One consequence of the sheer number of separate storylines in Heroes is that it feels as if the story is only being advanced a fraction of an inch each week. It’s becoming impossible to squeeze the entire cast into each episode. Last week, Hiro was absent for the first time, and this week was Claire’s first duck out of the spotlight. There’s nothing wrong with omitting a few main cast members from a few episodes now and then, but the show still feels disjointed. Yes, everything that happens in Heroes is connected (eventually). Last season, many of the Heroes were more or less united in a mission from Future Hiro: “Save the cheerleader, save the world”. And they did – in a spectacular battle at the end of Season 1, the “good guys” united to prevent “the bomb” from destroying New York City, and villains Linderman and Sylar were (apparently) killed by DL and Hiro, respectively.
One might hope that the Heroes, finally being in the same place at the same time, would at least Facebook friend each other. Alas, Season 2 began with a reshuffling of the deck and they each went their separate ways, even more distant than before. DL is dead, Niki, upon finally getting their son Micah back, has decided to leave him behind once again, Hiro and Ando are separated by hundreds of years, and Nathan and Peter have no idea where the other is.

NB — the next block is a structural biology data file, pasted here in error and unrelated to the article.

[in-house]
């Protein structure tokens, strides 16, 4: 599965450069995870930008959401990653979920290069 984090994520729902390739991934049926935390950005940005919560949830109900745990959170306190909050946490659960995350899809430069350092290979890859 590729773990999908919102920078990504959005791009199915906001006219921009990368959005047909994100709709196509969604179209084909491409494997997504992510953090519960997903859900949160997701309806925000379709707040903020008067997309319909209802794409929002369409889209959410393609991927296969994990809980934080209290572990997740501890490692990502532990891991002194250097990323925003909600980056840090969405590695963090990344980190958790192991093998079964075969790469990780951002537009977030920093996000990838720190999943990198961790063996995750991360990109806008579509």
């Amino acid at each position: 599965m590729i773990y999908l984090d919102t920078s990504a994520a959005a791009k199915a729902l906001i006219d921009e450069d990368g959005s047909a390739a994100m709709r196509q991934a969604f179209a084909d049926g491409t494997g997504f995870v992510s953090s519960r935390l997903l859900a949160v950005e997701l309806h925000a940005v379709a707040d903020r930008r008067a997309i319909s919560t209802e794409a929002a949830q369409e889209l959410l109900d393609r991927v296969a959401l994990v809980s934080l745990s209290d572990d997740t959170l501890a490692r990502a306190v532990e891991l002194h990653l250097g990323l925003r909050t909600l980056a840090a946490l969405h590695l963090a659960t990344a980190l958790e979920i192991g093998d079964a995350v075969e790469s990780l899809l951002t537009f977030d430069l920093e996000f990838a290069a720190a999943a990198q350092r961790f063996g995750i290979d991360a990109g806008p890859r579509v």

Well, not everyone is dazed and confused – a few of the Heroes (Noah Bennet, Mohinder Suresh, Matt Parkman, Molly Walker, Nathan Petrelli, and The Haitian) have formed a sort of confederacy in order to investigate and destroy The Company, an organization apparently founded by a mysterious group of 12 people from the previous generation of Heroes in order to find and control people with special abilities. So perhaps that will be this season’s uniting mission: take down The Company.
But another consequence of there being so many separate stories to tell is that no single character’s story is being developed thoroughly. This may result in characters of color being presented as stereotypes. As David mentioned last week, now that Issac is dead, Maya and Alejandro are left to represent Latinos, and it doesn’t help that they’re on the run from the police and trying to enter America illegally.
Then there’s the issue of Hiro Nakamura. He seems to fit the nerdy foreigner stereotype to a tee. And now that he’s running around trying to serve his hero Takezo Kensei, who happens to be a white Englishman trying to find his fortune in feudal Japan by “fighting dirty” and exploiting the natives, the image of Hiro as a subservient and cowardly Asian male stereotype might be complete. He’s even letting Kensei take credit for his bravery in battle and steal the heart of his love interest, Yaeko!